Alvear Amontillado – Surely that’s a Sherry

Surely that’s a Sherry!  No it isn’t and stop calling me Shirley – or Sherry (adapted from Leslie Nielson).

This “sherry” can’t be called that because it doesn’t come from the city of Jerez – which if you speak Spanish with a lispy Anadulacian accent sounds like the word sherry.  This fortified wine comes from the city of Montilla – Amontillado meaning “in the style of Montilla” – it’s crazy but I’ve heard that the Spanish have a word for everything. So while it’s not technically a Sherry, that’s just a technicality.

ALVEAR’S AMONTILLADO
Spain  LCBO 112789 | 750 mL | $ 10.95

This nutty amontillado is medium bodied with a beautiful amber colour. There is no hint of the hot alcohol fumes that a fortified wine sometimes has – rather the aging in barrels gives it a smoky almost bourbon-like nose. Nutty, sticky dried fruit flavours.  Seriously, how can anyone get through the winter without a small supply of dry Sherry?  Buy some almonds, some olives, or better yet some almond stuffed olives (I didn’t just make up a mythical food – you can get them) and some serrano ham. Alton Brown would call that good eats.

Brother Kenn is Spain promises to take me to Montilla – surely he will this summer.

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About Travis Oke

Wine writer / consultant View all posts by Travis Oke

8 responses to “Alvear Amontillado – Surely that’s a Sherry

  • pdpace

    Thanks Travis, and I though Sherry was only for cooking. (No, I never dated her in high school either!) Surprisingly, it is quite difficult to find here. I’ll keep looking. Maybe the Italians are not that into it? Ciao ~~p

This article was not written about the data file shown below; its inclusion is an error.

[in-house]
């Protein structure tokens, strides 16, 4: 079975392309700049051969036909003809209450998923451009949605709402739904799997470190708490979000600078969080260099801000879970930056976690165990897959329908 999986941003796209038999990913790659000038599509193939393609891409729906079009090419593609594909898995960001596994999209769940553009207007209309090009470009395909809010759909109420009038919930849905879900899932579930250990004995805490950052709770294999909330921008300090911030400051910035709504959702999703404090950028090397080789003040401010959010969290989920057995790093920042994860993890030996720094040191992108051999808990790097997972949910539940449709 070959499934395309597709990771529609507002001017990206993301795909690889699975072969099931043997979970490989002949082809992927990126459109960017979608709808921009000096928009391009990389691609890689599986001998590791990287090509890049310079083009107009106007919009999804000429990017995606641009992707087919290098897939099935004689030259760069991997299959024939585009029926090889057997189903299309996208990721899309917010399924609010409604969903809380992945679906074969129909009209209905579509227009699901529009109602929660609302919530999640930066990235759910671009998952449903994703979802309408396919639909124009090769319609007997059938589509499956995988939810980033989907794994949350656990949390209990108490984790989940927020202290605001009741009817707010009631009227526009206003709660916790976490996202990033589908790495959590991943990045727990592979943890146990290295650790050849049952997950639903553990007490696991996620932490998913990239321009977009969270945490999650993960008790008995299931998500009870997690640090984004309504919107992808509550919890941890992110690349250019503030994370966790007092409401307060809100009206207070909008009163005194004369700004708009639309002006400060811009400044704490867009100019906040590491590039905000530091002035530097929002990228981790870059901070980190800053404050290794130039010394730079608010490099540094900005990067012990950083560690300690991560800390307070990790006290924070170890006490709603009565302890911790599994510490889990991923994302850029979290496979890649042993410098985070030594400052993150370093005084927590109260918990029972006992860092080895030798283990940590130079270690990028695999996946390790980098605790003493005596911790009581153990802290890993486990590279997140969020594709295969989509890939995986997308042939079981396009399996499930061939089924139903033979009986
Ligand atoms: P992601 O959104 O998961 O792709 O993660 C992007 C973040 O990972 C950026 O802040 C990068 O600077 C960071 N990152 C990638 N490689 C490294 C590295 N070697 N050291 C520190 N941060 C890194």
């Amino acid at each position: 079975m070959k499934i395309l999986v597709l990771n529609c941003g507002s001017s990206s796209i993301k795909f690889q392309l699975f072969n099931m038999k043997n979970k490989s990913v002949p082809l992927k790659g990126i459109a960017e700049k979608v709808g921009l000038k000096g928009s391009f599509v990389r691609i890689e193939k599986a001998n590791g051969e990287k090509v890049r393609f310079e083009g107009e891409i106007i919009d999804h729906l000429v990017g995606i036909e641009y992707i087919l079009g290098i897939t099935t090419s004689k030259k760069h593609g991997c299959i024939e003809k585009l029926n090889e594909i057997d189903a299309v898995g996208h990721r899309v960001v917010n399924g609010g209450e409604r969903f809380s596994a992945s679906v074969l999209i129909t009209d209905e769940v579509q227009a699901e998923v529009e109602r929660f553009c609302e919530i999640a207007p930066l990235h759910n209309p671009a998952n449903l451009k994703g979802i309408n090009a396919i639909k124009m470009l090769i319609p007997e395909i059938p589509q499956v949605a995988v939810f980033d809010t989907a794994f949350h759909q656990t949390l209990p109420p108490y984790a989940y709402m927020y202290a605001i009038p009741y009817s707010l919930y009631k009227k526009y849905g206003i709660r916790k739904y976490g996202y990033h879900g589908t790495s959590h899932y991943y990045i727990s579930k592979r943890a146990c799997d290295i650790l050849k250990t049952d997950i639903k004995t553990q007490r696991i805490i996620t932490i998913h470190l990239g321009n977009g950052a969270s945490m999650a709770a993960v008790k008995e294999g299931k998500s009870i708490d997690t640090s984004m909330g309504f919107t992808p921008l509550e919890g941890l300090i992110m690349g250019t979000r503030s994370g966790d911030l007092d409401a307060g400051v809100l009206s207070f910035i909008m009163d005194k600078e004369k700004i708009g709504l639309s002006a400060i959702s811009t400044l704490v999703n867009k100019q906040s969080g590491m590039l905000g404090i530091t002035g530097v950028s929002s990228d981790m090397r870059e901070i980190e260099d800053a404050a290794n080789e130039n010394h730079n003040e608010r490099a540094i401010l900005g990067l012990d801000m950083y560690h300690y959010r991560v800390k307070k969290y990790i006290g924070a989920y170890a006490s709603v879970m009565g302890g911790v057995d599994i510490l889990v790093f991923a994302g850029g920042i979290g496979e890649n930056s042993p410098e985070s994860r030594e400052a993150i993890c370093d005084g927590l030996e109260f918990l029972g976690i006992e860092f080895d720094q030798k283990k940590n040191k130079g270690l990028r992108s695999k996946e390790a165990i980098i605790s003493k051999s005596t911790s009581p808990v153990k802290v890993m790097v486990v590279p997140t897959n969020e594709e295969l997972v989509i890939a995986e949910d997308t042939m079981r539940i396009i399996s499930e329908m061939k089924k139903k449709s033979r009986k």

• Travis Oke

    The Italians aren’t into it because the grappa cleans out an espresso cup so nicely

  • My sommelier challenge « Pull the cork

    […] of the senses (Brillat-Savarin would be proud) and opened an Alvear Amontillado ( see archives Surely that’s a Sherry  ).  Guess what?  Everyone declared the pheasant the winner with this wine. This pairing food with […]

  • Travis Oke

    Thanks Mike for summarizing for me and making a short story short.
    Edgar apparently knew the difference between a Sherry and an Amontillado – so did Fortunato, but not Luchesi

    The Cask of Amontillado by Edgar Allan Poe
    “and as for Luchesi, he cannot distinguish Sherry from Amontillado.”

  • The Cask of Amontillado « Pull the cork

    […] The Cask of Amontillado is a great short story by Edgar Allan Poe.  It is a story of revenge and murder – set in Spain – with a Cask of Amontillado as the bait.  You may recall that Amontillado is not Sherry, but it’s darn close ( read Amontillado – Surely that’s a Sherry). […]

  • Ray Barnes

    I agree with the writer, it is a solid wine and good value for money. It would be easy i think to look at this wine on the shelf and dismiss it as a cheap knock off for real sherry. That would be a mistake. This particular style of fortified wine did originate in Montilla. It was given stronger fortification and moderately sweetened to prevent against spoilage during shipping – since it did not come from the sherry region. The style may not be very fashionable, and an astute wine lover should take advantage of it. It really is sublime with roasted almonds.

  • Paullett De Moura

    Would you pair this sherry with Hot and Sour Soup?
    I was thinking Cold Sake, German Riesling or best yet an Ontario Gewurtztaminer but someone suggested this sherry instead.

    I like the idea since I could use the the remainder of the bottle on my highly in demand Christmas Cakes. (I’m doing a tasting menu with a different drink per course the sips will be small so there will be lots of left overs)

    What are your thoughts?

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